Each student is expected to spend 35 hours per week interning in a government agency or non-governmental organization. In the past six years, students have worked in government agencies such as the Environmental Protection Agency, Agency for International Development, Department of Education, Department of Agriculture, Department of Justice, Security and Exchange Commission, National Nuclear Security Administration, the Immigration and Customs Enforcement Bureau of DHS, the Administrative Conference of the US, the Consumer Financial Protection Board, the General Services Administration, the Equal Employment Opportunity Commission, the Washington Metropolitan Area Transportation Authority, and the United States Court of Claims.
Non-profit office placements include the National Association for the Advancement of Colored People, the Republican National Committee, the American Land Title Association, the Center for International Environmental Law, the Catholic Legal Immigration Network, National Public Radio, and the American Bar Association Rule of Law Initiative. Students may seek placements in these and in dozens, if not hundreds, of other agencies and non-profit groups.
Whatever the setting, students engage in the kinds of tasks performed by lawyers in Washington, under the immediate supervision of an experienced lawyer or lawyers in the particular office. As a part of their placements, students complete a reflective journal of three single-spaced pages each week describing their experiences. Students also complete a reflective paper at the end of their experiences.
Students enroll for 13 credits, which includes 10 credits for the field work and three graded credits for the classroom component.
In addition to this practice component, students attend a weekly class session, which explores issues common to the interns. The classes are taught by Adjunct Professor David J. Gottlieb, who organized the program and serves as the director. A copy of the syllabus for a recent class is below. Professor Gottlieb resides in Washington, and he stays in close contact with each of the students and their supervisors throughout the semester.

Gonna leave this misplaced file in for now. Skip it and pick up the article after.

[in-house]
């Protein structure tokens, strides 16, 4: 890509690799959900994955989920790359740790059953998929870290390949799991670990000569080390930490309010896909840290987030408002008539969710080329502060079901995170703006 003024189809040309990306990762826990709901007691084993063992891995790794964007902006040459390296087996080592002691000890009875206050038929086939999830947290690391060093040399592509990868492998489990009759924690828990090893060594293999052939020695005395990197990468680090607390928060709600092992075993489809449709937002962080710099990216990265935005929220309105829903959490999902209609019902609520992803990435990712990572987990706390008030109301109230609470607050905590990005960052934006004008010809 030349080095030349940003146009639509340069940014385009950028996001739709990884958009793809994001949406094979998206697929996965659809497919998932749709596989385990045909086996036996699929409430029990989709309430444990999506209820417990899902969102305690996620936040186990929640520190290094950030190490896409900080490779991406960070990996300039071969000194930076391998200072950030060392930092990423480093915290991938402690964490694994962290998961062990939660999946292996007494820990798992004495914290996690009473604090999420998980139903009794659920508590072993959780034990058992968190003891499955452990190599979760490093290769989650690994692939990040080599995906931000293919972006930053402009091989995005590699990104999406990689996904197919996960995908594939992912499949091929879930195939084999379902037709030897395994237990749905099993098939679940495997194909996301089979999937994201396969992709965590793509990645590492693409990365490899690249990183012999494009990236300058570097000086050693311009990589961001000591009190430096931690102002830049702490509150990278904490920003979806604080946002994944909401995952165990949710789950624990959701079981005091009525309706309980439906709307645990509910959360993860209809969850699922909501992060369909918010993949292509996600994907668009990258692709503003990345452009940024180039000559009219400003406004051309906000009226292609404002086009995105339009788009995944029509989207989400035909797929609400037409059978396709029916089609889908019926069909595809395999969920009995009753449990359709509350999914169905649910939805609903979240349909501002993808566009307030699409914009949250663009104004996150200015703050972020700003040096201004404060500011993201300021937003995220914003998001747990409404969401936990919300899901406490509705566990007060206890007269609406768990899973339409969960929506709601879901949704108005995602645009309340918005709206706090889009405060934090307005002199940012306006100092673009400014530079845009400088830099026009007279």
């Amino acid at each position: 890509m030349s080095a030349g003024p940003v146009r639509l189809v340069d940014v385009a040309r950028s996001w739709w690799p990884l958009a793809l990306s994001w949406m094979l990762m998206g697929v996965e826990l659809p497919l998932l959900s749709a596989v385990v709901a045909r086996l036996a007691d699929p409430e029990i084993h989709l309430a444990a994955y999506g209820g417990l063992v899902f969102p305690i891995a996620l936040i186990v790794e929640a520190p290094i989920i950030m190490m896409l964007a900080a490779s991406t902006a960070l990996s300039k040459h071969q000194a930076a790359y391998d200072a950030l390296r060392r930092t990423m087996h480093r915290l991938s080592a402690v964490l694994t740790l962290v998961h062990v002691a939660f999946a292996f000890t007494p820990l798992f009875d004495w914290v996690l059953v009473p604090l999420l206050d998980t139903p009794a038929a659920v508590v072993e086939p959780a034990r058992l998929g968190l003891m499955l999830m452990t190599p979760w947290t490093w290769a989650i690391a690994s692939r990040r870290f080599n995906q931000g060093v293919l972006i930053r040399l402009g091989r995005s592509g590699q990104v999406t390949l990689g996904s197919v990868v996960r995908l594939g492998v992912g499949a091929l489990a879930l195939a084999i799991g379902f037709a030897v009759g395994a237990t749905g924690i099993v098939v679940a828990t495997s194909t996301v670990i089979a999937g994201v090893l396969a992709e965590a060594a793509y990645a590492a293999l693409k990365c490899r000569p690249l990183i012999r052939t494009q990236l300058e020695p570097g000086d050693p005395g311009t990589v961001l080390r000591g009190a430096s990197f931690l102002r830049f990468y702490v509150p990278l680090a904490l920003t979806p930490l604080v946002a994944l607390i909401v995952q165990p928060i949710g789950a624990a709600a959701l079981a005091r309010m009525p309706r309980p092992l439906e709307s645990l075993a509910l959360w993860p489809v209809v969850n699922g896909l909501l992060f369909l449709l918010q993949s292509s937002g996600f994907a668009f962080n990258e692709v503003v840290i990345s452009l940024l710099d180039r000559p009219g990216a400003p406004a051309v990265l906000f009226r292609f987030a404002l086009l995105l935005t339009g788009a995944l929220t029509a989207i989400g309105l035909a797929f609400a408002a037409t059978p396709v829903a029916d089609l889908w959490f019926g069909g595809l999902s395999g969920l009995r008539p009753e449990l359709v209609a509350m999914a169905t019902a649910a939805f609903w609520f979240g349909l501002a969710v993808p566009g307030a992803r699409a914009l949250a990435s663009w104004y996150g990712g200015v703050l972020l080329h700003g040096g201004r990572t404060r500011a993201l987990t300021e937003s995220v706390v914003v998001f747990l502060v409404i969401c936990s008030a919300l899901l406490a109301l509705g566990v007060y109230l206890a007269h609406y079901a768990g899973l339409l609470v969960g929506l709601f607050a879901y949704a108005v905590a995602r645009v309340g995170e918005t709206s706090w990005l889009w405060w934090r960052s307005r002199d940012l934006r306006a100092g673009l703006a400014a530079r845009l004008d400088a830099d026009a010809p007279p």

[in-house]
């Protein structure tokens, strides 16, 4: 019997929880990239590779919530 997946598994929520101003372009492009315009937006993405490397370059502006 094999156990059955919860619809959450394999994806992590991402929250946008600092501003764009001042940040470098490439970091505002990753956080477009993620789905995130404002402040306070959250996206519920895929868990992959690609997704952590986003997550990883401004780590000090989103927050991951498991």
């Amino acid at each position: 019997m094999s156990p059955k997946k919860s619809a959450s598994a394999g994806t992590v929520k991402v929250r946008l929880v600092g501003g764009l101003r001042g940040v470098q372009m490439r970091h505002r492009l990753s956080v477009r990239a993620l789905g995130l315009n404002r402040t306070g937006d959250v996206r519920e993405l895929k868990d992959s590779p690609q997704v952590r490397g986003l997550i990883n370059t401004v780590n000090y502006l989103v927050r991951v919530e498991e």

Students receive 10 pass-fail credits for the field-work component and three graded credits for the classroom component. Students who wish to enroll for an additional one or two credits may take directed research from Professor Gottlieb.
The program will be offered again in the spring of 2018. The Metropolitan Externship is open to third-year students in their final semester in 2018. Students arrange for their own housing, and the students who participated in the 2011-17 classes will have some helpful information on possibilities. We are also engaged ourselves in a process of identifying low-cost housing options. Enrollment instructions and application forms are available beginning today. The application for the externship will require a statement of interest, a description of the courses that you think have best prepared you for the program, a statement about your connections to D.C. and a resume. Professor Gottlieb, in consultation with members of the faculty, will review the applications and select from 12 to 14 students. We will make our selection based on the evidence of your interest in the opportunities that the program offers and of your ability to succeed in the program.
Those students who wish information about the program are welcome to contact Professor Gottlieb at firstname.lastname@example.org. There will be an information session for prospective students that will be held at noon on Thursday, Feb. 15. Applications are due on Thursday, March 2, 2017. They should be submitted electronically to Professor Gottlieb.